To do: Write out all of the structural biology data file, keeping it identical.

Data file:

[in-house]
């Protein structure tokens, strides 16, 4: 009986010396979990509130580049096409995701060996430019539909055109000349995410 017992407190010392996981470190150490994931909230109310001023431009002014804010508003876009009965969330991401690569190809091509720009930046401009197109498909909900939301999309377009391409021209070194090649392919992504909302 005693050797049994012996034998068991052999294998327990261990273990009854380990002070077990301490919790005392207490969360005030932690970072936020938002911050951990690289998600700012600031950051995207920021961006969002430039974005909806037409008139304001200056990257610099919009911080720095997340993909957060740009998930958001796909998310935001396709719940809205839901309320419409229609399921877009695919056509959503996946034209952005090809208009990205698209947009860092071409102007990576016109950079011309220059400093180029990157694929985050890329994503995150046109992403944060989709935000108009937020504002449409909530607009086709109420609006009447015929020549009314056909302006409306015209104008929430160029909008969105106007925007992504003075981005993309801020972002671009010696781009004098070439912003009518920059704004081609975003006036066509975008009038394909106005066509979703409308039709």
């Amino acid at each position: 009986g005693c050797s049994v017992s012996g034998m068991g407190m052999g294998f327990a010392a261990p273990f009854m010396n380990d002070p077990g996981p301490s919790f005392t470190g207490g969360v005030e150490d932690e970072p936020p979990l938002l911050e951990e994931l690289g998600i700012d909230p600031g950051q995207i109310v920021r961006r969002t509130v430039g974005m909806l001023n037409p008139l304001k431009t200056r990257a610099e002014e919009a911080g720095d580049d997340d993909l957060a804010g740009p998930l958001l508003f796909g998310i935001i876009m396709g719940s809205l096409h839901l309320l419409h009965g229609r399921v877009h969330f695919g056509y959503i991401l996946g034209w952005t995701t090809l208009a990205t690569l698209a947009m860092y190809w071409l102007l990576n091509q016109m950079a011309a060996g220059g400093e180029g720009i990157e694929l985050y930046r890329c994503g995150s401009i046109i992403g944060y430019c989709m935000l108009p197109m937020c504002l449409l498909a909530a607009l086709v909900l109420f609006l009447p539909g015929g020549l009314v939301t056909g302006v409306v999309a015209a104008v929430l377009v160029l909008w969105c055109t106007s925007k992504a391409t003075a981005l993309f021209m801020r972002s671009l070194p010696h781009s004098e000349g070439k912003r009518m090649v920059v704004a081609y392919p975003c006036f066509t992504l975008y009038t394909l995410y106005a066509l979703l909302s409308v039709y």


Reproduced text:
[in-house]
């Protein structure tokens, strides 16, 4: 009986010396979990509130580049096409995701060996430019539909055109000349995410 017992407190010392996981470190150490994931909230109310001023431009002014804010508003876009009965969330991401690569190809091509720009930046401009197109498909909900939301999309377009391409021209070194090649392919992504909302 005693050797049994012996034998068991052999294998327990261990273990009854380990002070077990301490919790005392207490969360005030932690970072936020938002911050951990690289998600700012600031950051995207920021961006969002430039974005909806037409008139304001200056990257610099919009911080720095997340993909957060740009998930958001796909998310935001396709719940809205839901309320419409229609399921877009695919056509959503996946034209952005090809208009990205698209947009860092071409102007990576016109950079011309220059400093180029990157694929985050890329994503995150046109992403944060989709935000108009937020504002449409909530607009086709109420609006009447015929020549009314056909302006409306015209104008929430160029909008969105106007925007992504003075981005993309801020972002671009010696781009004098070439912003009518920059704004081609975003006036066509975008009038394909106005066509979703409308039709």
């Amino acid at each position: 009986g005693c050797s049994v017992s012996g034998m068991g407190m052999g294998f327990a010392a261990p273990f009854m010396n380990d002070p077990g996981p301490s919790f005392t470190g207490g969360v005030e150490d932690e970072p936020p979990l938002l911050e951990e994931l690289g998600i700012d909230p600031g950051q995207i109310v920021r961006r969002t509130v430039g974005m909806l001023n037409p008139l304001k431009t200056r990257a610099e002014e919009a911080g720095d580049d997340d993909l957060a804010g740009p998930l958001l508003f796909g998310i935001i876009m396709g719940s809205l096409h839901l309320l419409h009965g229609r399921v877009h969330f695919g056509y959503i991401l996946g034209w952005t995701t090809l208009a990205t690569l698209a947009m860092y190809w071409l102007l990576n091509q016109m950079a011309a060996g220059g400093e180029g720009i990157e694929l985050y930046r890329c994503g995150s401009i046109i992403g944060y430019c989709m935000l108009p197109m937020c504002l449409l498909a909530a607009l086709v909900l109420f609006l009447p539909g015929g020549l009314v939301t056909g302006v409306v999309a015209a104008v929430l377009v160029l909008w969105c055109t106007s925007k992504a391409t003075a981005l993309f021209m801020r972002s671009l070194p010696h781009s004098e000349g070439k912003r009518m090649v920059v704004a081609y392919p975003c006036f066509t992504l975008y009038t394909l995410y106005a066509l979703l909302s409308v039709y």